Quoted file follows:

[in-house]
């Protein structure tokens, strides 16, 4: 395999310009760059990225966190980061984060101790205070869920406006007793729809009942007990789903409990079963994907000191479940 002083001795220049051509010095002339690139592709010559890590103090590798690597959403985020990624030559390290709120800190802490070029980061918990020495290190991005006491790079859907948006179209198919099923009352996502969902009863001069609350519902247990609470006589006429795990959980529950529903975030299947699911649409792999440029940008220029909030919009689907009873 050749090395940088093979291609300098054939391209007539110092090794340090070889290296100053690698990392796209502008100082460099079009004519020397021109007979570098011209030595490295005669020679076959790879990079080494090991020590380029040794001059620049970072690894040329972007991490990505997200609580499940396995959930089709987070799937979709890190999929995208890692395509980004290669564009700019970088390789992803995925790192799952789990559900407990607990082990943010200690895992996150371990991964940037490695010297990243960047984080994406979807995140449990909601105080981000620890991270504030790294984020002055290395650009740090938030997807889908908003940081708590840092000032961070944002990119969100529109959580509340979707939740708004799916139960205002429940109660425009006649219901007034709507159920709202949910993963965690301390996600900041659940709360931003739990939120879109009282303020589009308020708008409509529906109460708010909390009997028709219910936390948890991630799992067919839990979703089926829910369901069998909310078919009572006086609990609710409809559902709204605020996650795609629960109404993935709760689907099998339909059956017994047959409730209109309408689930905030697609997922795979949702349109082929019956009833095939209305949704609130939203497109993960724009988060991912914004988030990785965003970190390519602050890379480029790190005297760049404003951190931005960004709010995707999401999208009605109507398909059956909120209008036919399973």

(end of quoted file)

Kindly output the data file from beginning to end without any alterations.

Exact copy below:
[in-house]
């Protein structure tokens, strides 16, 4: 395999310009760059990225966190980061984060101790205070869920406006007793729809009942007990789903409990079963994907000191479940 002083001795220049051509010095002339690139592709010559890590103090590798690597959403985020990624030559390290709120800190802490070029980061918990020495290190991005006491790079859907948006179209198919099923009352996502969902009863001069609350519902247990609470006589006429795990959980529950529903975030299947699911649409792999440029940008220029909030919009689907009873 050749090395940088093979291609300098054939391209007539110092090794340090070889290296100053690698990392796209502008100082460099079009004519020397021109007979570098011209030595490295005669020679076959790879990079080494090991020590380029040794001059620049970072690894040329972007991490990505997200609580499940396995959930089709987070799937979709890190999929995208890692395509980004290669564009700019970088390789992803995925790192799952789990559900407990607990082990943010200690895992996150371990991964940037490695010297990243960047984080994406979807995140449990909601105080981000620890991270504030790294984020002055290395650009740090938030997807889908908003940081708590840092000032961070944002990119969100529109959580509340979707939740708004799916139960205002429940109660425009006649219901007034709507159920709202949910993963965690301390996600900041659940709360931003739990939120879109009282303020589009308020708008409509529906109460708010909390009997028709219910936390948890991630799992067919839990979703089926829910369901069998909310078919009572006086609990609710409809559902709204605020996650795609629960109404993935709760689907099998339909059956017994047959409730209109309408689930905030697609997922795979949702349109082929019956009833095939209305949704609130939203497109993960724009988060991912914004988030990785965003970190390519602050890379480029790190005297760049404003951190931005960004709010995707999401999208009605109507398909059956909120209008036919399973």